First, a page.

2. When the levain is nice and bubbly, put the filtered water in a stand mixer’s bowl and add the levain (levain should float), and the flours from the tub.  Mix on the lowest speed until all the flour has been hydrated and everything is homogeneous. This takes about 3-4 minutes. Place dough in a lightly oiled tub. Let the dough rest for 45 minutes in a warm spot (oven with the light on and the door cracked).
  3. Give the dough one set of coil folds and let rest for 30 minutes.
  4. Take the dough out of the tub and place it on a damp counter. Going all around the dough repeatedly, gently stretch it out from the middle out as far as it will go without tearing. Make sure to keep your hands wet. Sprinkle a third of the add-ins over the middle third of the dough, fold up one side over the add-ins, sprinkle another third of the add-ins over the folded portion and fold the last third over the middle. Sprinkle the rest of the add-ins on top and do a triple letter fold in the other direction until you have a nice package. I folded the dough in half again to make the package smaller. Place back in the tub. Let rest 30 minutes. 
  5. Do another two sets of coil folds with a 45 minutes interval. 
  6. Then let the dough rise to 30%. With it being a cool day, the dough took a couple of hours to get there even though I kept it in a warm spot. I find it fascinating how the dough knows what the outside weather is like. 
  7. Tip the dough out on a bare counter, sprinkle the top with flour and divide into portions of ~800g. Round out the portions into rounds with a dough scraper and let it rest 15 minutes.
  8. Do a final shape by flouring the rounds and flipping the rounds over on a lightly floured counter. Gently stretch the dough out into a circle. Pull and fold the third of the dough closest to you over the middle. Pull the right side and fold over the middle and do the same to the left. Fold the top end to the center patting out any cavities or big bubbles. Finally stretch the two top corners and fold over each other in the middle. Roll the bottom of the dough away from you until the seam is underneath the dough. Cup your hands around the dough and pull towards you, doing this on all sides of the dough to round it off. Finally spin the dough to make as tight boule as you can.
  9. Sprinkle half rice/half AP flour in the bannetons. Place the dough seam side down in the bannetons. Cover with plastic bowl cover or shower caps. Let rest for a few minutes on the counter and then put to bed in a cold (38F) fridge until the next day. 


Baking Day

  1. The next morning, heat the oven to 475F with the Dutch ovens inside for 45 minutes to an hour. Then take the loaves out of the fridge. 
  2. Turn out the dough seam side up onto a cornmeal sprinkled counter. Place rounds of parchment paper in the bottom of the pots, and carefully but quickly place the dough seam side up inside. 
  3. Cover the pots and bake the loaves at 450 F for 25 minutes, remove the lids, and bake for another 22 minutes at 425 F. Internal temperature should be 205 F or more.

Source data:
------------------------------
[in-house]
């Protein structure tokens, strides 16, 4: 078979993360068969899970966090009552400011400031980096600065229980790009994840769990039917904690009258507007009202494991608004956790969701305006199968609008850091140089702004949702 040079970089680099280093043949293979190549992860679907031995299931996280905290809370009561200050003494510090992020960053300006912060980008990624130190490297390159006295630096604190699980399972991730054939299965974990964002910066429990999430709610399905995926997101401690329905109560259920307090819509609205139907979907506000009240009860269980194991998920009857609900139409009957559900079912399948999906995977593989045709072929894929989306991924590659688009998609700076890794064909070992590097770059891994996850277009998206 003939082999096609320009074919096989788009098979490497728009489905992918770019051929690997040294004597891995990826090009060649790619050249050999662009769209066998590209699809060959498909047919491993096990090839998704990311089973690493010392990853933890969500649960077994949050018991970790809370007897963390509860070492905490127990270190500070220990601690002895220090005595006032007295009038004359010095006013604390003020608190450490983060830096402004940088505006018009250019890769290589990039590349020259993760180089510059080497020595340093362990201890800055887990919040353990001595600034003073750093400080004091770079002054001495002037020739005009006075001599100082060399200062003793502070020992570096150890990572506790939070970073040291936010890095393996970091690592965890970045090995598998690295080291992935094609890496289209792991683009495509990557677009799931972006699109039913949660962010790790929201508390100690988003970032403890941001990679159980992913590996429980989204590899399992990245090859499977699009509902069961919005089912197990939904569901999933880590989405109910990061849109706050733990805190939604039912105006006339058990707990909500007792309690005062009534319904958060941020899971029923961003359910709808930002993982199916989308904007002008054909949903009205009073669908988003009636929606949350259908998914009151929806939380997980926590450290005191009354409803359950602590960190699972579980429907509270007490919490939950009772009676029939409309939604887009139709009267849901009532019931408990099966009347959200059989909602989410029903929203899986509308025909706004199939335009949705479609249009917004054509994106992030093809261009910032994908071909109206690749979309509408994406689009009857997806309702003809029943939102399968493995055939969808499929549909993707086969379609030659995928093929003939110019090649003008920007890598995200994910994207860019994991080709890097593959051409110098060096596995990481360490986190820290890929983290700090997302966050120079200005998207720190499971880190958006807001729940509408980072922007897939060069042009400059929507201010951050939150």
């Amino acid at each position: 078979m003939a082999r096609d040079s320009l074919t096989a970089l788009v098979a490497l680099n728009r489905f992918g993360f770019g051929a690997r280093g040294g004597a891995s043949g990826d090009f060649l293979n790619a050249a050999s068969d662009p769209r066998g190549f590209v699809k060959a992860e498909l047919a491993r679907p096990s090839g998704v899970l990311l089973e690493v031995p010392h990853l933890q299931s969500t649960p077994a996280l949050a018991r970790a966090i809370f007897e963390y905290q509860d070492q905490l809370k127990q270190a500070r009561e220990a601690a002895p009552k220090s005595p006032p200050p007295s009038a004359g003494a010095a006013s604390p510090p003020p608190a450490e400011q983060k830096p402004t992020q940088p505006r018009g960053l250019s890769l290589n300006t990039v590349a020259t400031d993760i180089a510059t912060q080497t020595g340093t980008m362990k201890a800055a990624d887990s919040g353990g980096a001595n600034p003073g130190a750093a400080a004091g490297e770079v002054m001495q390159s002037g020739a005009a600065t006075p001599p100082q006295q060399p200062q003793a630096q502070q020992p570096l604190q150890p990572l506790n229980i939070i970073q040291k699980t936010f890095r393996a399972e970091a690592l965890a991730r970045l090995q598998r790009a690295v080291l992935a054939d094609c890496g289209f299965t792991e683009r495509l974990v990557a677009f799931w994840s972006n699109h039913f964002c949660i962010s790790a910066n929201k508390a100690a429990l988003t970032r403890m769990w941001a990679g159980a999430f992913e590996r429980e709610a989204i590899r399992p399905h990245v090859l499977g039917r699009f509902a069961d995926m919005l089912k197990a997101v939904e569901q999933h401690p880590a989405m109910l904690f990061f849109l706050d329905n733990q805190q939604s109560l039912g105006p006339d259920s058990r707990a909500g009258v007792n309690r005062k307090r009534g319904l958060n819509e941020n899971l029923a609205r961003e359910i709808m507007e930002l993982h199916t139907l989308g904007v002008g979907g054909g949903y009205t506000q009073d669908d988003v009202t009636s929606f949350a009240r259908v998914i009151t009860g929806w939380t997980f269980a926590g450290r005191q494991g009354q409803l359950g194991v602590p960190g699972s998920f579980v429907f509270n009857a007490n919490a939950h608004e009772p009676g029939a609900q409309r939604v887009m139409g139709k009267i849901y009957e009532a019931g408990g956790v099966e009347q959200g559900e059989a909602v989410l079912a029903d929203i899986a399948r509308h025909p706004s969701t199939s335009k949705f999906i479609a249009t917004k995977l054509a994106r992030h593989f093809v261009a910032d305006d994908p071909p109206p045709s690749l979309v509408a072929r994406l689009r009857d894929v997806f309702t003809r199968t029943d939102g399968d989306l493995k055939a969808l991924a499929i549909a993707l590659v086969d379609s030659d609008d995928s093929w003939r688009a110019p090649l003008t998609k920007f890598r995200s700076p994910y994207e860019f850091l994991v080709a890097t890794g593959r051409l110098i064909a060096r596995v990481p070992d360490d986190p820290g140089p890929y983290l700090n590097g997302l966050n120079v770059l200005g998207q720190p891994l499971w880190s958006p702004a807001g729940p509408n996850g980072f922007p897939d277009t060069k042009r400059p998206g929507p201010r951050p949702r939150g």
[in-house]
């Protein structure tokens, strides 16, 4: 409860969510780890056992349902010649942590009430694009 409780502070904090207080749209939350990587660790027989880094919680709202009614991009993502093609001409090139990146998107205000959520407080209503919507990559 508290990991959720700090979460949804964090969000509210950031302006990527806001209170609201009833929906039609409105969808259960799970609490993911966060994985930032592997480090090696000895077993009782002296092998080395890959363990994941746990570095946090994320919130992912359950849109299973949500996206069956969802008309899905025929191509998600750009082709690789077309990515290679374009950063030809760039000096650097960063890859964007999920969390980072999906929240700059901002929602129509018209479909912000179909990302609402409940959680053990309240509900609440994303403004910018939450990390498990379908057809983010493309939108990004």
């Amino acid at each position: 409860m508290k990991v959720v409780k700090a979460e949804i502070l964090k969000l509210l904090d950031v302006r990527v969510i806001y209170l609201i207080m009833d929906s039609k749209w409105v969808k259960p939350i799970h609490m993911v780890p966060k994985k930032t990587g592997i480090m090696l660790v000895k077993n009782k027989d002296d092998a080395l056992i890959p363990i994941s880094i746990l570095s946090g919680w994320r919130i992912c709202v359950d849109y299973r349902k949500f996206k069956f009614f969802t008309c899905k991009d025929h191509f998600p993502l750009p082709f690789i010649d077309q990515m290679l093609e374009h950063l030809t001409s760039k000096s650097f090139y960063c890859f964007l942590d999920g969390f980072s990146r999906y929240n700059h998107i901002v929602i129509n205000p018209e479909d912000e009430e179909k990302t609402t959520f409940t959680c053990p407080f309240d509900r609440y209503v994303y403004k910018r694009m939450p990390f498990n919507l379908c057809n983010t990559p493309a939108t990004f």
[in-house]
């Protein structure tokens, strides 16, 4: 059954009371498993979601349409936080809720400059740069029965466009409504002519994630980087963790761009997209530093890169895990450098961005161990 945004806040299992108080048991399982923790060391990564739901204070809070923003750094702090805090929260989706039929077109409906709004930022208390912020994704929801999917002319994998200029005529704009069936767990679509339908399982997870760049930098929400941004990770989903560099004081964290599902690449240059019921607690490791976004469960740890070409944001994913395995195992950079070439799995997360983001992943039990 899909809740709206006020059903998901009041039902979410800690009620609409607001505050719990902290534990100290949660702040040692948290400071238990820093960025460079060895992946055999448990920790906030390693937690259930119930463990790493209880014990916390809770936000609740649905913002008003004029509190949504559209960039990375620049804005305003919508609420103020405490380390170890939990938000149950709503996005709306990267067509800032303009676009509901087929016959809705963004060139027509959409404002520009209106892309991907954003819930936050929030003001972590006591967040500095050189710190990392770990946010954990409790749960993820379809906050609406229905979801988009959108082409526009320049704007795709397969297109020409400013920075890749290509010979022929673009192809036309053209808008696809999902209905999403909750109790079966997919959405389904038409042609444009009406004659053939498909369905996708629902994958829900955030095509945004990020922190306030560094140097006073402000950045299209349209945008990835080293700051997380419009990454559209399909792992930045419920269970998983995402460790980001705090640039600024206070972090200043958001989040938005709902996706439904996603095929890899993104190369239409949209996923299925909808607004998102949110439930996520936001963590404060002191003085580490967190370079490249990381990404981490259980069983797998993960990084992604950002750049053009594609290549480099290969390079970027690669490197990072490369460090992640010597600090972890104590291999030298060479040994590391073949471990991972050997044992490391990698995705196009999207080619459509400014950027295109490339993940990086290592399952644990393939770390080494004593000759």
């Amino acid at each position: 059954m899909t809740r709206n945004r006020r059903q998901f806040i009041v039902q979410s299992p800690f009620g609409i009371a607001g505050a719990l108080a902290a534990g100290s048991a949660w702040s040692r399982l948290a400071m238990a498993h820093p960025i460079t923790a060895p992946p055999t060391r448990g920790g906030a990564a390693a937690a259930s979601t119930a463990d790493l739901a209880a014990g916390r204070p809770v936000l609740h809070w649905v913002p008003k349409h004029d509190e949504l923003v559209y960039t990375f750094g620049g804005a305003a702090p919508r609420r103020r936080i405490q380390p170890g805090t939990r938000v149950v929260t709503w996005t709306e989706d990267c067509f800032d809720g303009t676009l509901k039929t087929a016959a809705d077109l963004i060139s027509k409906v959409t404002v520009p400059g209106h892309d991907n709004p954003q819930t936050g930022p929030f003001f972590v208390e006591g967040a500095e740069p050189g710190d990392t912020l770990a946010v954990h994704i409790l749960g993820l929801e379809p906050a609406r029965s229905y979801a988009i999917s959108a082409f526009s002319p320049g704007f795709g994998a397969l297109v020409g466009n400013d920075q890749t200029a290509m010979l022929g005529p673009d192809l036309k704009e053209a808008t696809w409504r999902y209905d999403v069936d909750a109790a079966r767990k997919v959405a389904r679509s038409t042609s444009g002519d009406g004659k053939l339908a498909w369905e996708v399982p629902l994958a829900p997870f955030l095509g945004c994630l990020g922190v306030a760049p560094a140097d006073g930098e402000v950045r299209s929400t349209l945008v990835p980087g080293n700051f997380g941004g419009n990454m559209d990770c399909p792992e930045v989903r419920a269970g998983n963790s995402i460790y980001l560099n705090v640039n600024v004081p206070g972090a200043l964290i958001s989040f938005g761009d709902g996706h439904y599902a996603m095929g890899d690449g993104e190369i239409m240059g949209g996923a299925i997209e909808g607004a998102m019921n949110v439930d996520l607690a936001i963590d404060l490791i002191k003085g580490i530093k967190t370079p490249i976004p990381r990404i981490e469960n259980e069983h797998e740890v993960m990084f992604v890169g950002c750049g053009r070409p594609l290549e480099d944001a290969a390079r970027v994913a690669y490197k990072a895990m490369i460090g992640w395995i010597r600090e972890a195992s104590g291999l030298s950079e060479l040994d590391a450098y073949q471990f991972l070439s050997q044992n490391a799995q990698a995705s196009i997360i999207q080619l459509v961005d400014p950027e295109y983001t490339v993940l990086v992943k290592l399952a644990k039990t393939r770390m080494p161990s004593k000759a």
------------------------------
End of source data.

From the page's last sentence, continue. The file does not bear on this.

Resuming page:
The oven spring isn’t what I hoped for. They aren’t completely flat but then again, there is a fair amount of add-ins to weigh the dough down in this particular recipe. 


Benito's picture

I seldom make boules, so I decided I need to brush off some of the rust on that skill and also had long wanted to make a bread with sundried tomatoes, so here is my take on this.


For one loaf only. Total weight ~ 900 

340 g white bread flour 80% total

87 g whole wheat flour 20% total 

Total Flour = 427 g


Total water 307 g 78% hydration  (82% hydration first time)


Final dough for mixing

340 g white bread flour

49 g whole red fife flour

water 294 g (none reserved - add levain and salt without reserved water) 78% hydration

I added another 5 g water with the levain to mix and more with coil folds so estimate 82% hydration in the end

2% salt.  8.54 g

Diastatic malt 0.5% 2.14 g

76 g Levain  1:2:2  17 g starter, 34 g whole wheat flour, 34 g water



Sun dried tomatoes chopped 20% 85 g

Shallot chopped and raw 10% 42.4 g

Herbs de Provence 1%. 4.24 g (3.09 g used)

Mixed together and placed in a bowl to be added during lamination


I did an overnight build of the levain starting with fridge cold water and an hour in the fridge taking it out to a cool room temperature at bedtime.


The final dough was mixed including the salt again with fridge cold water and placed in the fridge for 1 hour taking it out to a cool room temperature at bedtime.


In the morning the levain was just past peak and was immediately mixed into the saltolysed dough, Rubaud mixing was employed for 5 minutes to ensure the levain was well mixed and some gluten was starting to be developed.


Bulk Fermentation was done at 82ºF for the duration. 


After a 30 mins rest a strong letter fold on the counter was done.  30 g dough was removed, folding it several times to get a good ball shape and placed in the aliquot jar.  I have posted about this elsewhere so refer to that post if you are interested in learning more.